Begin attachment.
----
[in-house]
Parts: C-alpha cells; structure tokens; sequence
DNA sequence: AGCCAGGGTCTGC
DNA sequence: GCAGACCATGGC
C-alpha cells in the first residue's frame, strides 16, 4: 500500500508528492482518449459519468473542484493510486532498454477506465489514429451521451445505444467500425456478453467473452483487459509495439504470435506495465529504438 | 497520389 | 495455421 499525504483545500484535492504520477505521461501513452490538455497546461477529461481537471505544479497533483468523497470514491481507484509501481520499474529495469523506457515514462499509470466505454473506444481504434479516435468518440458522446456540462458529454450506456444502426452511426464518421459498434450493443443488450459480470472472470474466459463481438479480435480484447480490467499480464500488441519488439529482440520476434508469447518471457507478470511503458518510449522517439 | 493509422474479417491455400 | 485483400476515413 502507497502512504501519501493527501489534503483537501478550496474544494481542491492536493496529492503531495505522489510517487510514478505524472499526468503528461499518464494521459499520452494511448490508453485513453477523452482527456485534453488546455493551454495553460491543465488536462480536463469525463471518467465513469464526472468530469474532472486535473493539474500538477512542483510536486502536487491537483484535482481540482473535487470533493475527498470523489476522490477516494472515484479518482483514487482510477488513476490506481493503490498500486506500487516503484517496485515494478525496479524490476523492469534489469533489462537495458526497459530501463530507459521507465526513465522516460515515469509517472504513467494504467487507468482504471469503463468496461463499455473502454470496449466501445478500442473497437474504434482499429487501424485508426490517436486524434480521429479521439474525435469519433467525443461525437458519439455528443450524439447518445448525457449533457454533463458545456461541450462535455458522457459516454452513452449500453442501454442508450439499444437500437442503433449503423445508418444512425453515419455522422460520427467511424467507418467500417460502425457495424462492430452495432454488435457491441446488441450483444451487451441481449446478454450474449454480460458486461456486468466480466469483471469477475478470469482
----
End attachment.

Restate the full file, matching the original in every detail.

[in-house]
Parts: C-alpha cells; structure tokens; sequence
DNA sequence: AGCCAGGGTCTGC
DNA sequence: GCAGACCATGGC
C-alpha cells in the first residue's frame, strides 16, 4: 500500500508528492482518449459519468473542484493510486532498454477506465489514429451521451445505444467500425456478453467473452483487459509495439504470435506495465529504438 | 497520389 | 495455421 499525504483545500484535492504520477505521461501513452490538455497546461477529461481537471505544479497533483468523497470514491481507484509501481520499474529495469523506457515514462499509470466505454473506444481504434479516435468518440458522446456540462458529454450506456444502426452511426464518421459498434450493443443488450459480470472472470474466459463481438479480435480484447480490467499480464500488441519488439529482440520476434508469447518471457507478470511503458518510449522517439 | 493509422474479417491455400 | 485483400476515413 502507497502512504501519501493527501489534503483537501478550496474544494481542491492536493496529492503531495505522489510517487510514478505524472499526468503528461499518464494521459499520452494511448490508453485513453477523452482527456485534453488546455493551454495553460491543465488536462480536463469525463471518467465513469464526472468530469474532472486535473493539474500538477512542483510536486502536487491537483484535482481540482473535487470533493475527498470523489476522490477516494472515484479518482483514487482510477488513476490506481493503490498500486506500487516503484517496485515494478525496479524490476523492469534489469533489462537495458526497459530501463530507459521507465526513465522516460515515469509517472504513467494504467487507468482504471469503463468496461463499455473502454470496449466501445478500442473497437474504434482499429487501424485508426490517436486524434480521429479521439474525435469519433467525443461525437458519439455528443450524439447518445448525457449533457454533463458545456461541450462535455458522457459516454452513452449500453442501454442508450439499444437500437442503433449503423445508418444512425453515419455522422460520427467511424467507418467500417460502425457495424462492430452495432454488435457491441446488441450483444451487451441481449446478454450474449454480460458486461456486468466480466469483471469477475478470469482